Joho the BlogDecember 2005 - Joho the Blog

December 31, 2005

Where’s the veef?

My son Nathan and I were today discussing how we Bostonians abbreviate street names. We call Commonwealth Avenue “Comm Ave” and Massachusetts Avenue becomes “Mass Ave.” We noticed that many of the local three-syllable streets have meaningful nouns for their first syllable. So, we could call Washington St. “Wash,” Chestnut Hill Avenue “Chest” and Beacon Street “Beak.” Yes, technically Beacon only has two syllables, but we want to be able to say we live near the intersection of Wash and Beak, and not far from Chest and Beak.

Despite the Boston passion for abbreviations, we tend not to shorten “VFW Parkway.” Nathan noticed that that’s seven syllables, and thus could be the heart of a haiku. Here goes:

The name is too long:
VFW Parkway.
I call it “The Veef.”

Or perhaps you prefer a non-scanning Limerick:

In Boston we tend to abbreviate
the names of long streets, to alleviate
the rush and confusion
of syllables in profusion
That if said would make us extremely late.

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The Microsoft Lobby and the railroading of Peter Quinn, and

Tad Adelstein lays out Microsoft’s political influence — the raw type that has dollar signs and zeroes — in a specu-factual sort of way. Tom DeLay and Jack Abramoff make appearances.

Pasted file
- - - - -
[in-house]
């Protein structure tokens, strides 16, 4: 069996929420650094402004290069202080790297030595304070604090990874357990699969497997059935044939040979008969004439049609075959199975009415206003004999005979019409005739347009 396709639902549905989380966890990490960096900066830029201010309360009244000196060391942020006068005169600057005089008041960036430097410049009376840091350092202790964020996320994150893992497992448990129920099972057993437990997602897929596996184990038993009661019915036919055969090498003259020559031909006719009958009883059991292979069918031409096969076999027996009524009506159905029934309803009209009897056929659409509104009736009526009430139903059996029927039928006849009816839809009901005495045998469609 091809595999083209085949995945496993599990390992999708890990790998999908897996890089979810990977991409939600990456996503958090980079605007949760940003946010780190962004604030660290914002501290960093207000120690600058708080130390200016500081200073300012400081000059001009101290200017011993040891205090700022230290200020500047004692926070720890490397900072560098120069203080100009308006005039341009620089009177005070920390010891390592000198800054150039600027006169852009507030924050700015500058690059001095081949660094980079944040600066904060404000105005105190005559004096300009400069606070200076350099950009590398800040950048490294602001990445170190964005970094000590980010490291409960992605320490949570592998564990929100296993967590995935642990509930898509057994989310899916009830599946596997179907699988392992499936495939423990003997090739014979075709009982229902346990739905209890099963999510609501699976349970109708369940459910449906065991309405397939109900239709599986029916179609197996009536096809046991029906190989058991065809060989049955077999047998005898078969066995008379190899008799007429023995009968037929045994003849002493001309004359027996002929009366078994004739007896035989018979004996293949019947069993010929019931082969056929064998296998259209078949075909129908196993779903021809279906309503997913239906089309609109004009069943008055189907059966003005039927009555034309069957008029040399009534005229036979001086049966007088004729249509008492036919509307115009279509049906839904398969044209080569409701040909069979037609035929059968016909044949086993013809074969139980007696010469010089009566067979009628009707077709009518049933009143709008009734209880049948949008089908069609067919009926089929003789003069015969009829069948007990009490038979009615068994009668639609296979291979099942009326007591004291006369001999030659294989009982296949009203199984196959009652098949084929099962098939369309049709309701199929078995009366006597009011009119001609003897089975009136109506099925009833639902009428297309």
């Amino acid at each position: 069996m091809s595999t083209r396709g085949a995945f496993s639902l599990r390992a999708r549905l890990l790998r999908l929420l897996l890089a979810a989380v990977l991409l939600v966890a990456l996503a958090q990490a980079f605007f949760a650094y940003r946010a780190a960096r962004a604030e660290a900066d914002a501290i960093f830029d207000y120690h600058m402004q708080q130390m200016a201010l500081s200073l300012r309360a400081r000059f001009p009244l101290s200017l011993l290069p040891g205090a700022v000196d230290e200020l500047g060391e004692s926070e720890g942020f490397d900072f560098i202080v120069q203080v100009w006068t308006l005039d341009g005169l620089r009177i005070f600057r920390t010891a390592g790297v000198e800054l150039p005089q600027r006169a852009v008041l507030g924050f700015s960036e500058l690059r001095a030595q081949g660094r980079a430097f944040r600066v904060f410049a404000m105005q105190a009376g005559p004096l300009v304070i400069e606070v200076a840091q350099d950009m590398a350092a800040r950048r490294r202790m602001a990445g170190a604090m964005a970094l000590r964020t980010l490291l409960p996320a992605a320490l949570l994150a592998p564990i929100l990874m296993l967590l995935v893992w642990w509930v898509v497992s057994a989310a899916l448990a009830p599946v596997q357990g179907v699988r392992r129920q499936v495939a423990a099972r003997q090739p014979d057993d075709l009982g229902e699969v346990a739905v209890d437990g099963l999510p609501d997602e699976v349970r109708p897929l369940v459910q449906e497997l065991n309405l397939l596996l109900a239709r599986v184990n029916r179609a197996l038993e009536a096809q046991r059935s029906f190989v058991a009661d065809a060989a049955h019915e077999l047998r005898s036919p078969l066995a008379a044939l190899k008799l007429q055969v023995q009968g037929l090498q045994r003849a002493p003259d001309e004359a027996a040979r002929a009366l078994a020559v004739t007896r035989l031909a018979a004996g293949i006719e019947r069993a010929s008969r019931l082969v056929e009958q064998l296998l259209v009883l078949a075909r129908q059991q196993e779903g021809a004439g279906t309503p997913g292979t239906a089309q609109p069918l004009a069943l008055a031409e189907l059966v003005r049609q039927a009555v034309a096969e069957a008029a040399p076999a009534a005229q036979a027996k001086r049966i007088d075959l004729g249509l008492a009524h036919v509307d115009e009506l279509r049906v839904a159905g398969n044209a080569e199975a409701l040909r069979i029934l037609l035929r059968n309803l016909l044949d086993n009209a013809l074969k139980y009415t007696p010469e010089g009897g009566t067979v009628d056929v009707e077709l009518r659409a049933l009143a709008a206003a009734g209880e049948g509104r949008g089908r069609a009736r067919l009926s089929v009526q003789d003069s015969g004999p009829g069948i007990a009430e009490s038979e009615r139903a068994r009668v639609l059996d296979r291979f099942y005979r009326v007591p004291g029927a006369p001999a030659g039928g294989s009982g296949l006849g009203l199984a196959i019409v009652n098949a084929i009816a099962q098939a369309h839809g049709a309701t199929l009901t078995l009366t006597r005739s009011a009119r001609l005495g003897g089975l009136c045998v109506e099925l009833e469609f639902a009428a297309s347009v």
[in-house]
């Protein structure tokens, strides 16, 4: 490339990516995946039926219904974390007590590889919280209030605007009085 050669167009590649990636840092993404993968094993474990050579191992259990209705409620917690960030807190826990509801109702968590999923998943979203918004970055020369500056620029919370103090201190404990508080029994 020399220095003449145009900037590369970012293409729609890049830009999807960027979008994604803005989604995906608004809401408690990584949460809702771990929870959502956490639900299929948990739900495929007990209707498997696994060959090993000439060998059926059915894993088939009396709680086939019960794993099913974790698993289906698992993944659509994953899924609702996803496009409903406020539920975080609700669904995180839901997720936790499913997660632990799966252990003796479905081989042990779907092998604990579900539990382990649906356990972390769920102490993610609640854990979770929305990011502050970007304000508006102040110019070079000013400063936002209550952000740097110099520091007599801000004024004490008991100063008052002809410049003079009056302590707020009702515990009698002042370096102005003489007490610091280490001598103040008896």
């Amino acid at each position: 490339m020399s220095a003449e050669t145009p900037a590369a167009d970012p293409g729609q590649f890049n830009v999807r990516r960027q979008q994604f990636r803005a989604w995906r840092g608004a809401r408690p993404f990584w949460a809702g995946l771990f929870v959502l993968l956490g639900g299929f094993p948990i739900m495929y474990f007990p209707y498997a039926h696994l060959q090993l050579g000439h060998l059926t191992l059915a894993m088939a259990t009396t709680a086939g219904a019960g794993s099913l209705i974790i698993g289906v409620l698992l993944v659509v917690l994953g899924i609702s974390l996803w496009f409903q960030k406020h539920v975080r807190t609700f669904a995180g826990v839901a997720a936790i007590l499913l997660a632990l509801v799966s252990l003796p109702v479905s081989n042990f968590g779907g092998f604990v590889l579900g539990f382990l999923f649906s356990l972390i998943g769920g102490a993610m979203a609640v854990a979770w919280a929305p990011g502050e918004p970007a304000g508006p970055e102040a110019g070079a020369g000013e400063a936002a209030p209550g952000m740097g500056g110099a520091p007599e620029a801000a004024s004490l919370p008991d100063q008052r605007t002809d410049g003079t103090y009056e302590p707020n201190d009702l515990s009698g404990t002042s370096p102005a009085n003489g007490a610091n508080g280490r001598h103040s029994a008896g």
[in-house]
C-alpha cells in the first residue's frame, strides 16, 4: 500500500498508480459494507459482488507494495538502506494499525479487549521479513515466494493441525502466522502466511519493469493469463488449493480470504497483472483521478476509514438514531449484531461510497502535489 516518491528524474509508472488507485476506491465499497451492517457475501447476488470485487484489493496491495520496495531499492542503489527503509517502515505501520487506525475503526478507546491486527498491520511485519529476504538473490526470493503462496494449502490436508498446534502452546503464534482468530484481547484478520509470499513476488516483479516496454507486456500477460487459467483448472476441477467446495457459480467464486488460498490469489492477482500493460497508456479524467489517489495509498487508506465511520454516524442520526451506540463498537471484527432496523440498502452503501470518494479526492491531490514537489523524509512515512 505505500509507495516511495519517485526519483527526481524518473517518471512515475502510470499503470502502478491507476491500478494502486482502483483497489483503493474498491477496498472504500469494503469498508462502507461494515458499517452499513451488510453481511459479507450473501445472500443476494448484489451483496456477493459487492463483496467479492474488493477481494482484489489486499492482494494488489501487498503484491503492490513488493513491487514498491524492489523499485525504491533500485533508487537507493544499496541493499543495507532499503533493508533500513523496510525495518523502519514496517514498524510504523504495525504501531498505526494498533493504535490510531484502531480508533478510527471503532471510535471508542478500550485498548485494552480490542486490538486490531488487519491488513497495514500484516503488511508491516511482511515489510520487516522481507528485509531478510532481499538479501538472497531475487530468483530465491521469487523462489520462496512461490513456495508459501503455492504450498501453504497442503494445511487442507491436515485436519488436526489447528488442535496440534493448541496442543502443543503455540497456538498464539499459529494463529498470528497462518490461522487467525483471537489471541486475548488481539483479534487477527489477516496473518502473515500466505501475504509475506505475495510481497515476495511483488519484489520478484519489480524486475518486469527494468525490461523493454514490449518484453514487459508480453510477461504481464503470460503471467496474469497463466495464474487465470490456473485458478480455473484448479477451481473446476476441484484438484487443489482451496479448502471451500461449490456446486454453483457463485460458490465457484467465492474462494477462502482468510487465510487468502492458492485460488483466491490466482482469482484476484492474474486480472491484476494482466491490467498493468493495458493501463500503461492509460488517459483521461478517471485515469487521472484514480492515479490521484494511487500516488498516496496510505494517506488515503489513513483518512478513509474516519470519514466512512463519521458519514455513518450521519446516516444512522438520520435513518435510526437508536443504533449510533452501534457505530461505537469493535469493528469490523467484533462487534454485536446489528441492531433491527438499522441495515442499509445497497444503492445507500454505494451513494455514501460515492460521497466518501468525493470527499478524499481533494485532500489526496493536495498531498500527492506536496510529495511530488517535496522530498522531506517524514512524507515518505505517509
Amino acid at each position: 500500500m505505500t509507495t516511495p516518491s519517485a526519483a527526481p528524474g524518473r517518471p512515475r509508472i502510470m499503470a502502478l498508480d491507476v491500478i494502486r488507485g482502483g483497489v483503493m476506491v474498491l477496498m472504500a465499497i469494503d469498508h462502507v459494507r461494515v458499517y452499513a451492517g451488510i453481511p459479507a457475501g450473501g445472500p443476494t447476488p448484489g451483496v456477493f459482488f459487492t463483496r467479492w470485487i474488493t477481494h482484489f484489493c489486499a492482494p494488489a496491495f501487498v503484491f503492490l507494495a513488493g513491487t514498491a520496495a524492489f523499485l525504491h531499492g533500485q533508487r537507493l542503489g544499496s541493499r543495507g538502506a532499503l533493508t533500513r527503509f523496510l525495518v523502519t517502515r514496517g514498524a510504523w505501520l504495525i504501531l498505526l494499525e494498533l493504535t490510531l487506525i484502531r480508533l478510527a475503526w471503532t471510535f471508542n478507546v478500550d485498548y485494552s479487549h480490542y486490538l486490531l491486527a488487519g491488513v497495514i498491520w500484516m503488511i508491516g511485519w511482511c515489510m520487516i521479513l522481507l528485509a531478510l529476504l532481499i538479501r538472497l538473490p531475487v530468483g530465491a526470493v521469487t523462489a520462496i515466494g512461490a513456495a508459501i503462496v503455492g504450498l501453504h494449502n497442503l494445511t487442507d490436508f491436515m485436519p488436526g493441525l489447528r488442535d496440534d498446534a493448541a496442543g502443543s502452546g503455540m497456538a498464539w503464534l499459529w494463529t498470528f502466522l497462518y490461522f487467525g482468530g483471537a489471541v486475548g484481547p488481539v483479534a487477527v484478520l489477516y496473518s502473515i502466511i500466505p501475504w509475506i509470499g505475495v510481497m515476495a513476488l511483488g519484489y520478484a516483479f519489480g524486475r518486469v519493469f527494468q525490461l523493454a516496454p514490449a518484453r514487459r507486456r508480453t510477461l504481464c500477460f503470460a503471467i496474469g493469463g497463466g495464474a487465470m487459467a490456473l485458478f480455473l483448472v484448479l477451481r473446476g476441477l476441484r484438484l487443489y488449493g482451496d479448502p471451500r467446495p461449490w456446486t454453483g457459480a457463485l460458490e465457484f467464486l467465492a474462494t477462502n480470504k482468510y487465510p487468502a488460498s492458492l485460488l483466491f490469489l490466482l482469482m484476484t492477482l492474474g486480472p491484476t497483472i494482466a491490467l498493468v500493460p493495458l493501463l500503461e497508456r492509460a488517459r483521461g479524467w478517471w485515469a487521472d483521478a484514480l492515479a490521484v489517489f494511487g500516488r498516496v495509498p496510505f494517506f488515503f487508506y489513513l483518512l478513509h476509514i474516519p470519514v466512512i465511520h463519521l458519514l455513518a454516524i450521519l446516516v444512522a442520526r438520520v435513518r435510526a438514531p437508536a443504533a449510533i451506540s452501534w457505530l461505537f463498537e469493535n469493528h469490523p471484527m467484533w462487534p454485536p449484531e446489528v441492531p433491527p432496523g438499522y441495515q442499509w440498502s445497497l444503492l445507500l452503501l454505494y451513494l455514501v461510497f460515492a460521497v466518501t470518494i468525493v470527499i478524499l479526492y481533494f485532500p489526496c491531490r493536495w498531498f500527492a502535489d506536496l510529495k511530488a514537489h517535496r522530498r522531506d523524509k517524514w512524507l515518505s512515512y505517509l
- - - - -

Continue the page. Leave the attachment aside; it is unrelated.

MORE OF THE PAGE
I still want to know who prompted the investigation of Peter Quinn, the Massacusetts CIO who pushed for the state to use only apps that support open standards. Quinn was investigated for taking junkets, charges that were subsequently found to be baseless. Quinn nevertheless resigned a couple of days ago.

Since the Globe trumpeted the charges, and then piccolo-ed Quinn’s exculpation, I’d think the Globe would want to know who played them like an out of tune violin. (Hmm. Technically, that wasn’t a mixed metaphor, just a failed one.) [Tags: ]


December 30, 2005

Spirituality of the first and second degree

Rageboy‘s incredible list of NewAge++ titles has made it to the top of Amazon’s “So You’d Like to…” lists.